“…Robert Streicher works between the dividing line of the self taught and masterful. On one hand its freshness feels untouched and on the other it is on the cutting edge of everything…” (‘06)
- S.S. Milstein; critic
Throwing, drawing and dripping with paint straight from the tube. Add fantastic color arrangement and it will lead to the enigmatic lyricism of Streicher’s original take on pure painting. Within, anything is possible, fresh and authentic, yet he remains the consummate outsider, continuing to reinvent what we might see as familiar, while stretching the boundaries of paint’s possibilities.
Working on small and medium sized canvases, Mr. Streicher, ever the reactionary, creates a humanistic picture of art’s possibilities within the confines of the tradition of pure paint. Conscious of both fashion and tradition, he ensnares his viewers, both through the vibrancy of color sensation and the reconsideration of the decorative, generating a personal poetry of unique tension, while operating on the fringes of the good/bad painting conundrum.
Coming out of the vital New York Dance scene in the 70’s and 80’s, Mr. Streicher took his place as a seminal dance figure when he moved away from the reductive monochromaticism (so pervasive at the time) and into a new renaissance of narration. Through the reinvention of new dramatic idiom’s, when adapted by a charismatic central personality.
It was his “HAMLET And HALLUCINATION” in the 1970’s which caused Clive Barnes to declare in the New York Times that … “ this is most probably the worst production I have seen in my entire life and its fault lies not only with Mr. Streicher but with the assistance of the New York State Council on The Arts for its funding.” New York Magazine’s Alan Rich, and dance critics throughout New York’s avant-garde, heralded the new “HAMLET” and contesting vigorously ”denounced!” Barnes! This allowed Streicher to claim his unique 15 minutes at a time when vigorous controversy heralded significant change.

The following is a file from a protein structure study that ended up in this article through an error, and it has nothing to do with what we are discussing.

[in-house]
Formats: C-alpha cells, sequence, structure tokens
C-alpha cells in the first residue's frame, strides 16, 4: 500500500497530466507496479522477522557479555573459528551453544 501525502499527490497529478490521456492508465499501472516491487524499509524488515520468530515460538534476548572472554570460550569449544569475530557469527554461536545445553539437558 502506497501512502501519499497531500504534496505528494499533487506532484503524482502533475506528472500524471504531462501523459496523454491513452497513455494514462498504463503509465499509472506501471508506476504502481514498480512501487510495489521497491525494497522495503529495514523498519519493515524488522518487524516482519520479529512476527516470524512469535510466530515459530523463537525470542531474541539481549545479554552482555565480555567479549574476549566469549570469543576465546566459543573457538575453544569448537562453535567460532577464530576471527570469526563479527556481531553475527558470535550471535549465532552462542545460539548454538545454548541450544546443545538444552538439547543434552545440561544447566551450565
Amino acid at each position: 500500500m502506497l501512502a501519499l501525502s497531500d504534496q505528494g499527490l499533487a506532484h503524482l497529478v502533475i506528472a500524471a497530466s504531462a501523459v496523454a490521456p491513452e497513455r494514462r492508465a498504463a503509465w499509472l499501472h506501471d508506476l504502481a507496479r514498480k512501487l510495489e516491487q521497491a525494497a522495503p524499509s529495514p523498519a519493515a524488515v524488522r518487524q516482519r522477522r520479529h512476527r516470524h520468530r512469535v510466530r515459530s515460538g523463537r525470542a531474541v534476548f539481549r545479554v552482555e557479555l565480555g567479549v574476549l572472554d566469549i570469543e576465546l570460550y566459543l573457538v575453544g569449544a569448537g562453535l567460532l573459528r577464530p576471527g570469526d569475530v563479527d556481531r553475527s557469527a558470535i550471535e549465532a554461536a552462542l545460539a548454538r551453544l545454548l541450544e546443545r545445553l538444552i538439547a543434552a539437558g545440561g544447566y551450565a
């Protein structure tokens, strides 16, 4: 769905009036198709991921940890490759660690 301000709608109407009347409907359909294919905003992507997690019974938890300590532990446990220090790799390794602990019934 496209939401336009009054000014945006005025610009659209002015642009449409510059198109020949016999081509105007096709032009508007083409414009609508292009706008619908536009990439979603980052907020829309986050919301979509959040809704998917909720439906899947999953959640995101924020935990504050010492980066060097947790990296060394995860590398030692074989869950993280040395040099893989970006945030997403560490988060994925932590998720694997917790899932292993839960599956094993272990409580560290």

Mr. Streicher turned to paint in the later 90’s, and has proceeded experimentally with his postmodern hybrid canvases with the same authentic voice, which had marked his innovative choreography.
As Mr. Millstein has said, ”this is no ordinary crossover artist. Streicher takes the genre and twists it into new form through the eyes of an original sensibility, bent on both Placation and Annihilation , through the application of his anxious charm.”(‘o4)
Mr. Streicher attended Goddard College and The Neighborhood Playhouse School of The Theatre and has shown his painting at the Pat Hearn Gallery, Albert Insinger Gallery among many others and received numerous awards, grants, and commissions both in the dance and visual Arts.